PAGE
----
Things I Learned from R. B. (September 6th, 2020)

Jonathots Daily Blog

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Episode 31

July 19th.

R. B.’s birthday.

It arrived with a horrific sense of timing. In the midst of his daily demise, how would it be possible to foster a celebration of his birth? Yet I was fully aware that R. B. knew it was his birthday. He didn’t need leave this planet feeling he was absent sentiment.

So I planned it.

I picked up pulled pork barbecue, which was his favorite, a chocolate cake with butter cream icing (which was my favorite) and got permission from the hospice to use the dining room for a private party of about twenty-five people. The facility also graciously offered kitchen facilities for our use.

I took the precaution of talking to each person attending about the nature of the situation. In our family, it is customary to give a verbal tribute to the person being honored at birthday celebrations, telling them how valuable and precious they had been during the year.

Trying to avoid awkwardness and also R. B.’s fatigue, I suggested that the guests share one sentence stating their favorite part of R. B.

Considering how bizarre the circumstances were, the party ended up being rather intimate, especially when one of the young children told R. B. that he was very sad that his friend was dying.

This was too much for R. B.

His eyes burst forth with tears, which had been held in reserve for some unpronounced occasion.

He wept.

He sobbed.

And through his tears he proclaimed, “I don’t want to die.”

The room was hushed—emotions thick with tenderness and pain. Nobody ate much of the barbecue. The cake was sampled. It seemed that the circle of souls who came to salute R. B. moved in closer and closer as the afternoon pressed on.

I guess if a man has to die and is granted a send-off, this could have been one of the better ones ever to be conceived.

After about an hour-and-a-half, one of the nurses arrived to take R. B. back to his room.

It was time for final thoughts. Something needed to be said.

I was trying to come up with a spirited closing for the event when Lily, my granddaughter, piped up with some wonderful four-year-old wisdom. “See you tomorrow,” she said with the cheeriest voice I’ve ever heard.

Everyone applauded, laughed and clapped some more as R. B. made his exit from the room.

As he was leaving, I thought to myself that I was probably the world’s greatest hypocrite.

For I certainly did not honor this fellow. He had been cruel to me—perhaps treacherous. What did I think I was achieving by hosting a party for my enemy?

As I was standing there, staring off in the distance, one of the guests came up and hugged my back. She leaned up and whispered in my ear, “Congratulations. You gave him what he needed.”

Exactly. She was right.

It wasn’t about me.

Of course.

It wasn’t about me.

 

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1 Thing You Need to Know About Perfect People … July 20th, 2020

Jonathots Daily Blog

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No One Likes Them

Years ago in my Junior High Sunday School class, I remember telling the church deacon, who was teaching us young ones, that I believed Jesus was not perfect.

My statement sucked the air out of the room.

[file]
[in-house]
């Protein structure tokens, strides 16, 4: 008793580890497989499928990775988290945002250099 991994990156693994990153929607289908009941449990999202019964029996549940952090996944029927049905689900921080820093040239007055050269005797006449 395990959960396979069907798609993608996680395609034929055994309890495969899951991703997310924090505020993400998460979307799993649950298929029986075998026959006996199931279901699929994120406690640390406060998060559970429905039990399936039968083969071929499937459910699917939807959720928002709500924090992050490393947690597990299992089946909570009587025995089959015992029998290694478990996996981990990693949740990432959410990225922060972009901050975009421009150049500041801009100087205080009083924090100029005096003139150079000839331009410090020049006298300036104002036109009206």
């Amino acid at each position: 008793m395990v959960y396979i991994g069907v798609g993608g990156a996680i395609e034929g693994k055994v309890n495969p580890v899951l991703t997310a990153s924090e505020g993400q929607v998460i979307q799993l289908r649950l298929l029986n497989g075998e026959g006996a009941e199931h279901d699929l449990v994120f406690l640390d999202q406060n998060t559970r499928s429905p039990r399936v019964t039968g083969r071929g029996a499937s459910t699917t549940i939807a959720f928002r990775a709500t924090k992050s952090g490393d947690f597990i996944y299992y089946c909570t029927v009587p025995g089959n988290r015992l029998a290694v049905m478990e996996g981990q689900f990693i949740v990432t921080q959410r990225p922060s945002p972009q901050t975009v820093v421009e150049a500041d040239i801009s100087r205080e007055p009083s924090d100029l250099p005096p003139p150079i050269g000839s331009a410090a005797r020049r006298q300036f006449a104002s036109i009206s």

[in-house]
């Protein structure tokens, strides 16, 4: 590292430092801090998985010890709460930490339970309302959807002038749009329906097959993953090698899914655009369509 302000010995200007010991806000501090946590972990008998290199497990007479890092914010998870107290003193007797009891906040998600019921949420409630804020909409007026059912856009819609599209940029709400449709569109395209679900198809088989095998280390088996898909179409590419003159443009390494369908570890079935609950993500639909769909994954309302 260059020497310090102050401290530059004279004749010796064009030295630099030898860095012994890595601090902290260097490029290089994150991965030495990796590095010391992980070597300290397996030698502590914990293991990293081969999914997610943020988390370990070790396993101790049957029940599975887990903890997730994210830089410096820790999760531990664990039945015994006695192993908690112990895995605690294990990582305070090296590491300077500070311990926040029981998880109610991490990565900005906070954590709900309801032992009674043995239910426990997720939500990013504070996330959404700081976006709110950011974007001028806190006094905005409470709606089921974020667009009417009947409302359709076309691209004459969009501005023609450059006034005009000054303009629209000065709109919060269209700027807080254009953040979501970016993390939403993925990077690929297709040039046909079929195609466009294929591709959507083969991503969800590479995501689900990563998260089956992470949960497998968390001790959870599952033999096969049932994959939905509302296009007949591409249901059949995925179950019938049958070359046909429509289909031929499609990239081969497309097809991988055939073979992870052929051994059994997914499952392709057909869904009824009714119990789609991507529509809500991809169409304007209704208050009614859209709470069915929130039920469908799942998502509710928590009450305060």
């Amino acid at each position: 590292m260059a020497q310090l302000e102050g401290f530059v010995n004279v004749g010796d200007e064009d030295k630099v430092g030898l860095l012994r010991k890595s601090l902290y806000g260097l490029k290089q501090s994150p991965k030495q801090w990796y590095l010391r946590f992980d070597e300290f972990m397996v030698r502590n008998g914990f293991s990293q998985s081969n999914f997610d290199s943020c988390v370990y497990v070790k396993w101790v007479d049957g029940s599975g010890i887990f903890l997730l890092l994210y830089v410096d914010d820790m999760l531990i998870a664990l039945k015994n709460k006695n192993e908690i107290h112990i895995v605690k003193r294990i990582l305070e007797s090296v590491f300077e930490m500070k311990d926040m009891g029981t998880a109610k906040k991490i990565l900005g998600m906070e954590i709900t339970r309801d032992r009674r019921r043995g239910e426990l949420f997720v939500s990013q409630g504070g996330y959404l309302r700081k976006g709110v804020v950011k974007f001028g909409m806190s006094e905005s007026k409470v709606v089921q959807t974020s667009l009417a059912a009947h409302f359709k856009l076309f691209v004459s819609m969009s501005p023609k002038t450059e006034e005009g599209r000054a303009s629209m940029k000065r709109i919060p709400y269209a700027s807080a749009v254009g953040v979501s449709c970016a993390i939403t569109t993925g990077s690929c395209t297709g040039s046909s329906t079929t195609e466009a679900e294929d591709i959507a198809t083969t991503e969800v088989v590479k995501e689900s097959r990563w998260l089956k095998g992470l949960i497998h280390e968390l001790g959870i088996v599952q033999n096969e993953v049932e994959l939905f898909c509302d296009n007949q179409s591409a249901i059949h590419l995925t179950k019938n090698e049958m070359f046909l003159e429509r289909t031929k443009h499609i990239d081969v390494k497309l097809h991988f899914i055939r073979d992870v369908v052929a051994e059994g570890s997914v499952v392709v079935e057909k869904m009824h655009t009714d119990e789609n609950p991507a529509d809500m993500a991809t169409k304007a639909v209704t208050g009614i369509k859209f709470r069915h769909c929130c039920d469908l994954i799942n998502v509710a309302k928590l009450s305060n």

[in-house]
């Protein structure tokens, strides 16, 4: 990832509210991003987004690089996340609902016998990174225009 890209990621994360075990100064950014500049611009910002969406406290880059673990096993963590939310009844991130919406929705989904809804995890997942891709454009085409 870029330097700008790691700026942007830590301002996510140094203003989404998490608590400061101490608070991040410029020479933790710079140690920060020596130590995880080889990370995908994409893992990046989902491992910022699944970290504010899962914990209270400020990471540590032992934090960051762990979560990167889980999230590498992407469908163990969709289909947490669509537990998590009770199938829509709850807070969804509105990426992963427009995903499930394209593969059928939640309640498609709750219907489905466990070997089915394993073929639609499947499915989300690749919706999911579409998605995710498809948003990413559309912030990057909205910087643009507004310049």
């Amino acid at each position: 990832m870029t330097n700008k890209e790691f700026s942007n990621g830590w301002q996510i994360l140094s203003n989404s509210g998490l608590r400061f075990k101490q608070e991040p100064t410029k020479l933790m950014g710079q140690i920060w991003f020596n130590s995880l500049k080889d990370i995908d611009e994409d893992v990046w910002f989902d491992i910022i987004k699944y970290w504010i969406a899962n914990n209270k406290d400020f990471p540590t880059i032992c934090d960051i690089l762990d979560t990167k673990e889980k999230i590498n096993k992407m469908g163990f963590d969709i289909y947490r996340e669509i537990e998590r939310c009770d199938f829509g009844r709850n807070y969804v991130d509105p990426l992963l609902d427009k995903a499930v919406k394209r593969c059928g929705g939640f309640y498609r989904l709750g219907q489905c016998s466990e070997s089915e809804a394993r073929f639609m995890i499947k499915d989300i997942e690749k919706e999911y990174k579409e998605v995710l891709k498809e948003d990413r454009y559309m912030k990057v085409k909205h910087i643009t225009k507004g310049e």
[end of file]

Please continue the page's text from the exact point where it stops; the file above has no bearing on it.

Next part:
I continued. “Jesus disobeyed his parents when he was twelve, yelled at a whole lot of people, whipped some folks in the Temple, and broke all sorts of Jewish Sabbath rules. But because he hung around and worked on his life instead of getting angry and defensive, he grew in wisdom and stature and favor with God and man.”

My teacher was at a loss for words. So like most people who find themselves wordless, he insisted that the last thing he said was absolutely right.

“Jesus was perfect,” he bellowed, “and in our church we declare him to be.”

To this day, I do not know why we want Jesus to be perfect.

He lived a human life.

The Good Book says he was tempted like we are, touched with our infirmities, and he was a “son of man.”

In other words, just one of us.

What I clearly need to know is, what did Jesus do when he looked at his life and felt the need to change?

The Gospels teach me that he went off by himself in the wilderness to work out his temptations.

He also chose to be baptized, like everyone else. (Please don’t tell me that he was baptized as a mere symbol, or for a pretense. Isn’t that just annoying, if not sacrilegious?)

Jesus knew that to be human he had to repent like we do, and perfect his life instead of insisting he was already perfect.

Now, that’s a dude I can follow.

Perfect people are almost always brats.

It’s mainly because they think they’re perfect.

And we know, for a fact, that they are not.

1 Thing That Will Teach You the Power of Not Knowing

Understand what is considered normal good behavior.

1. “I don’t know.”

2. “Let’s find out.”

3. “Gee, that’s interesting.”

Human beings are attracted to each other when ignorance is in pursuit of deeper understanding.

Unfortunately, sometimes when we arrive ignorant, we decide to hold a barn dance to celebrate our deficiency. Worse, we call our ignorance “greater understanding that has not yet been fathomed by the masses.”

But when we get together as people and share a common “I don’t know,” it opens the door to “let’s find out.”

Then, in the midst of finding out, we form deep, meaningful relationships. Therefore, when we do uncover some mystery, we can hug each other and say, “Gee, that’s interesting.”

Otherwise, we get stuck in a logjam of personality quirks which make us desirable to only a few.

Understand the “Know Flow”

A. “I know it all.” (Good luck.)

B. “I know lots of things.” (Be prepared to be challenged.)

C. “I know certain things.” (Your information needs to be spot-on.)

D. “I know this.” (Please be humble if you find out you’re wrong.)

E. “I don’t know.” (The freakin’ door to wisdom.)

 

1 Thing You Can Do to Start Having the Best Christmas Ever